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Look at the contrast of how things have changed in just under two months. While every part of society is suffering, it is the medical industry that has been affected the most. As the U.S. death rate continues to be over at least a 1000 every day, with total number of deaths predicted to go over 50,000 by the end of the month and the state of New York single handedly having more Coronavirus related deaths than every country except France, Spain and Italy, the US healthcare system has been put under more pressure than it has ever had to face before.
On top of this, they also have been handicapped by a severe shortage of necessary medical equipment and a shortage of healthcare professionals. Social media has shined a spotlight on this, as there have been hundreds, if not thousands, of pictures posted on Instagram of healthcare practitioners having extremely sunken in and discolored areas on their face from wearing protective masks for hours on end. There have been videos posted, where healthcare providers have had full blown breakdowns and explaining, in tears, that the current healthcare system is just not prepared to meet the needs that have come up due to the Coronavirus.
But despite it all, they continue to protect and treat people against the Coronavirus. And while the numbers are terrible and, reportedly, will get even worse for a while, the curve has been flattened by the healthcare professionals in the United States. At one point, there was a very really worry that there could be deaths in the millions in the United States. While it is still tragic, the current estimate is only 61,000.
So, if there is any takeaway from this article, here’s the bullet points on how to get care during a pandemic.
- Try to avoid getting sick. Follow social distancing. If possible, stay indoors. Wash your hands. Cover your nose and mouth.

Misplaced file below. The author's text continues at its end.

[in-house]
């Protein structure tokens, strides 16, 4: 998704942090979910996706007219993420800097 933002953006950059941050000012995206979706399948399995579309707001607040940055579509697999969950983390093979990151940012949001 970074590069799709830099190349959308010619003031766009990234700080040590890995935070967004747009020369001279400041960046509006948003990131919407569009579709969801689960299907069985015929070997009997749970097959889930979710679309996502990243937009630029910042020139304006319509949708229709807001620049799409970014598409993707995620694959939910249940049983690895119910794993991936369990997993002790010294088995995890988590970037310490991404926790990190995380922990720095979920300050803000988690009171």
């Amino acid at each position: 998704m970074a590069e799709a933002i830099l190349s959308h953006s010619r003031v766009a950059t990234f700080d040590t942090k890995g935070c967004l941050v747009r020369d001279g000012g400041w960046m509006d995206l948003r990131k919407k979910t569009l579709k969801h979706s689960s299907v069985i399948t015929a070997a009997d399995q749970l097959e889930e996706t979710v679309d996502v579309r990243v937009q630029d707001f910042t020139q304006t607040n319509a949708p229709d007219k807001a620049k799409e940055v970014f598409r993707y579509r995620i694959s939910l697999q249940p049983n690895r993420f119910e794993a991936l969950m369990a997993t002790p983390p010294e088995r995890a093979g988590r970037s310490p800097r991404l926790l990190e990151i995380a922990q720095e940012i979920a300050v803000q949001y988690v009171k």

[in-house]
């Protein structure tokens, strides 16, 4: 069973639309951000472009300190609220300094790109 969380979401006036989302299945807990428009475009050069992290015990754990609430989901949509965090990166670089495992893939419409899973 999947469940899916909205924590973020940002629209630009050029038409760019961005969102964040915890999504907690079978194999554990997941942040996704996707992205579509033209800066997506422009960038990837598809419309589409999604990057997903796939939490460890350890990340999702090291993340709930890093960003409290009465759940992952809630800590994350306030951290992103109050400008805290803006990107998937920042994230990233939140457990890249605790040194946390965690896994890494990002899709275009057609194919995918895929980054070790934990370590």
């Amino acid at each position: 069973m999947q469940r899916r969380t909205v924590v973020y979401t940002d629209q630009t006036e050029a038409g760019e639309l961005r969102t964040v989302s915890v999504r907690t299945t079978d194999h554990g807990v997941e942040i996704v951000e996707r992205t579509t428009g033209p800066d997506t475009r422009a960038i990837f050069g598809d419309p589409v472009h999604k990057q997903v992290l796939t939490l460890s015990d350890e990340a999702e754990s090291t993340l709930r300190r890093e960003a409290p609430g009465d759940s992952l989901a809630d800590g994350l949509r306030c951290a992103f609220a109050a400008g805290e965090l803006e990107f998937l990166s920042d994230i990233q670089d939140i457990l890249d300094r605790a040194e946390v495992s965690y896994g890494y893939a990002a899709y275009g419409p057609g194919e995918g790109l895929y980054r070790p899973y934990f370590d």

- If you are sick or suspect that you’re sick, get tested. Drive thru testing has become prevalent in most major cities.
- If you are confirmed to be sick, make sound judgements. In most people’s cases, they don’t feel any symptoms and they don’t need any sort of care. In cases like those, stay indoors. While you may not be affected seriously by it, you might pass it on to someone else and it might be a serious problem for them.
- If you have non Coronavirus related health issues, consider the issue carefully before attempting to get help. As established, healthcare providers are overwhelmed currently. Adding on to that will only stress them out even more. Also, you could be taking time away from someone who needs immediate care.
- Try to maintain a sense of normalcy and keep to your routine. While you might not be able to go to the gym, you can workout at home. Even if you can’t see your friends face to face, you can still facetime them or have group video calls. Don’t stay up till 3 AM, playing PUBG.
So, the key takeaway from this article is that you should practice self-care. If you are smart about it, you can greatly reduce your chances of getting sick and/or getting someone else sick. The faster we can flatten the curve, the sooner we can return to our daily lives.